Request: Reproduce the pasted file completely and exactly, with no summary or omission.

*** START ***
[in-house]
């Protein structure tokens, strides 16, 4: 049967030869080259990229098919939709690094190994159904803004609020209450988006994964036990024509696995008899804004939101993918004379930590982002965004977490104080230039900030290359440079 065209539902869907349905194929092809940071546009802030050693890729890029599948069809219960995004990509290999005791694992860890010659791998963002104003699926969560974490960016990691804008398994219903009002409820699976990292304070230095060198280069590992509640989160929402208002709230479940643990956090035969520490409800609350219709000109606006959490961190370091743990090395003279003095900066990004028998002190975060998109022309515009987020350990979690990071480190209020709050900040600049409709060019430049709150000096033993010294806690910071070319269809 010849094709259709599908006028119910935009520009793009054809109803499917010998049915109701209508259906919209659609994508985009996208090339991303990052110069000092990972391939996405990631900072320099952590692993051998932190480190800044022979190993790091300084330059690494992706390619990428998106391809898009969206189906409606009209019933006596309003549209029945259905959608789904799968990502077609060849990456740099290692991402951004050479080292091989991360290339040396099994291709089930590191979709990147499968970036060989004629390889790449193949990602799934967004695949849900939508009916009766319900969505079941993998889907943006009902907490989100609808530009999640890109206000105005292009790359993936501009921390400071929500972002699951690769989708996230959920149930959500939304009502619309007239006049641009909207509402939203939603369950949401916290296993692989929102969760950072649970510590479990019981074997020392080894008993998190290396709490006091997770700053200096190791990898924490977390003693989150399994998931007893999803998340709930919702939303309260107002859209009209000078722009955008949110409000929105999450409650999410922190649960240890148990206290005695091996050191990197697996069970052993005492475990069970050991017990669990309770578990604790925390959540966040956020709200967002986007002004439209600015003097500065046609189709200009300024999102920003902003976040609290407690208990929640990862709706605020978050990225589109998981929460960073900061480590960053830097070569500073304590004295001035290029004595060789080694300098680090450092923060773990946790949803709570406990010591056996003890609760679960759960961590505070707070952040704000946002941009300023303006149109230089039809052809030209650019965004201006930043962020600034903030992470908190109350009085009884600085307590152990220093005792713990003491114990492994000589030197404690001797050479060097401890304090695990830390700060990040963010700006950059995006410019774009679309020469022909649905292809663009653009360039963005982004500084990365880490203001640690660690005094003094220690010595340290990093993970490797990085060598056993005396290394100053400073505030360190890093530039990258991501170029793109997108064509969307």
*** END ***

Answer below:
[in-house]
């Protein structure tokens, strides 16, 4: 049967030869080259990229098919939709690094190994159904803004609020209450988006994964036990024509696995008899804004939101993918004379930590982002965004977490104080230039900030290359440079 065209539902869907349905194929092809940071546009802030050693890729890029599948069809219960995004990509290999005791694992860890010659791998963002104003699926969560974490960016990691804008398994219903009002409820699976990292304070230095060198280069590992509640989160929402208002709230479940643990956090035969520490409800609350219709000109606006959490961190370091743990090395003279003095900066990004028998002190975060998109022309515009987020350990979690990071480190209020709050900040600049409709060019430049709150000096033993010294806690910071070319269809 010849094709259709599908006028119910935009520009793009054809109803499917010998049915109701209508259906919209659609994508985009996208090339991303990052110069000092990972391939996405990631900072320099952590692993051998932190480190800044022979190993790091300084330059690494992706390619990428998106391809898009969206189906409606009209019933006596309003549209029945259905959608789904799968990502077609060849990456740099290692991402951004050479080292091989991360290339040396099994291709089930590191979709990147499968970036060989004629390889790449193949990602799934967004695949849900939508009916009766319900969505079941993998889907943006009902907490989100609808530009999640890109206000105005292009790359993936501009921390400071929500972002699951690769989708996230959920149930959500939304009502619309007239006049641009909207509402939203939603369950949401916290296993692989929102969760950072649970510590479990019981074997020392080894008993998190290396709490006091997770700053200096190791990898924490977390003693989150399994998931007893999803998340709930919702939303309260107002859209009209000078722009955008949110409000929105999450409650999410922190649960240890148990206290005695091996050191990197697996069970052993005492475990069970050991017990669990309770578990604790925390959540966040956020709200967002986007002004439209600015003097500065046609189709200009300024999102920003902003976040609290407690208990929640990862709706605020978050990225589109998981929460960073900061480590960053830097070569500073304590004295001035290029004595060789080694300098680090450092923060773990946790949803709570406990010591056996003890609760679960759960961590505070707070952040704000946002941009300023303006149109230089039809052809030209650019965004201006930043962020600034903030992470908190109350009085009884600085307590152990220093005792713990003491114990492994000589030197404690001797050479060097401890304090695990830390700060990040963010700006950059995006410019774009679309020469022909649905292809663009653009360039963005982004500084990365880490203001640690660690005094003094220690010595340290990093993970490797990085060598056993005396290394100053400073505030360190890093530039990258991501170029793109997108064509969307």